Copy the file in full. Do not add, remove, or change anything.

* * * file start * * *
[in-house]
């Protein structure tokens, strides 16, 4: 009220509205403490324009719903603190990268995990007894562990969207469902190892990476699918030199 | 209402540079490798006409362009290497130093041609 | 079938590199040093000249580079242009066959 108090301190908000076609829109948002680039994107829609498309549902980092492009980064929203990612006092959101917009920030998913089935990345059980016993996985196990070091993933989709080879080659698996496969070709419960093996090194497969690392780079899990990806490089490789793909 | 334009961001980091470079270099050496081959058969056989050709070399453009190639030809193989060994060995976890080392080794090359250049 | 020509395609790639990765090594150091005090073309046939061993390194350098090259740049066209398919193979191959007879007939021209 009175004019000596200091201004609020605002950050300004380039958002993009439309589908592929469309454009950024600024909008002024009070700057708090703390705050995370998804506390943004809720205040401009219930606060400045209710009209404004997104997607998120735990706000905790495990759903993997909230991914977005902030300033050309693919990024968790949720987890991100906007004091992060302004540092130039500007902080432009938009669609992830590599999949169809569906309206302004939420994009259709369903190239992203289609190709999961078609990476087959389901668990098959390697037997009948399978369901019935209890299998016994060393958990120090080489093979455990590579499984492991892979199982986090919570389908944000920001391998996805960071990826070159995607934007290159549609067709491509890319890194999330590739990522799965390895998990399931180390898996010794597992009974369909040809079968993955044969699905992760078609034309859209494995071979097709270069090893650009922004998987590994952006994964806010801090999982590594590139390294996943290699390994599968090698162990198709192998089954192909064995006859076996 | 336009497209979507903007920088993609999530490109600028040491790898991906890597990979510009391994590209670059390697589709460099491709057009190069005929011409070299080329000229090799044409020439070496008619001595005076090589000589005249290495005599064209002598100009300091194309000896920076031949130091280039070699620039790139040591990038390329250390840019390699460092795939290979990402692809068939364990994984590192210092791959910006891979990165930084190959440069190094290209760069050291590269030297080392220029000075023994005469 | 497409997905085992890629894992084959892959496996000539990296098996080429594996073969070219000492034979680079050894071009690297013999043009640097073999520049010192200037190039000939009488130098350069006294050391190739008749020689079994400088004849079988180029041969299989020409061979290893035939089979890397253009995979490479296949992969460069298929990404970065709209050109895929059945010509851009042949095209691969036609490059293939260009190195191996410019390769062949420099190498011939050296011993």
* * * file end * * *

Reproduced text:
[in-house]
């Protein structure tokens, strides 16, 4: 009220509205403490324009719903603190990268995990007894562990969207469902190892990476699918030199 | 209402540079490798006409362009290497130093041609 | 079938590199040093000249580079242009066959 108090301190908000076609829109948002680039994107829609498309549902980092492009980064929203990612006092959101917009920030998913089935990345059980016993996985196990070091993933989709080879080659698996496969070709419960093996090194497969690392780079899990990806490089490789793909 | 334009961001980091470079270099050496081959058969056989050709070399453009190639030809193989060994060995976890080392080794090359250049 | 020509395609790639990765090594150091005090073309046939061993390194350098090259740049066209398919193979191959007879007939021209 009175004019000596200091201004609020605002950050300004380039958002993009439309589908592929469309454009950024600024909008002024009070700057708090703390705050995370998804506390943004809720205040401009219930606060400045209710009209404004997104997607998120735990706000905790495990759903993997909230991914977005902030300033050309693919990024968790949720987890991100906007004091992060302004540092130039500007902080432009938009669609992830590599999949169809569906309206302004939420994009259709369903190239992203289609190709999961078609990476087959389901668990098959390697037997009948399978369901019935209890299998016994060393958990120090080489093979455990590579499984492991892979199982986090919570389908944000920001391998996805960071990826070159995607934007290159549609067709491509890319890194999330590739990522799965390895998990399931180390898996010794597992009974369909040809079968993955044969699905992760078609034309859209494995071979097709270069090893650009922004998987590994952006994964806010801090999982590594590139390294996943290699390994599968090698162990198709192998089954192909064995006859076996 | 336009497209979507903007920088993609999530490109600028040491790898991906890597990979510009391994590209670059390697589709460099491709057009190069005929011409070299080329000229090799044409020439070496008619001595005076090589000589005249290495005599064209002598100009300091194309000896920076031949130091280039070699620039790139040591990038390329250390840019390699460092795939290979990402692809068939364990994984590192210092791959910006891979990165930084190959440069190094290209760069050291590269030297080392220029000075023994005469 | 497409997905085992890629894992084959892959496996000539990296098996080429594996073969070219000492034979680079050894071009690297013999043009640097073999520049010192200037190039000939009488130098350069006294050391190739008749020689079994400088004849079988180029041969299989020409061979290893035939089979890397253009995979490479296949992969460069298929990404970065709209050109895929059945010509851009042949095209691969036609490059293939260009190195191996410019390769062949420099190498011939050296011993």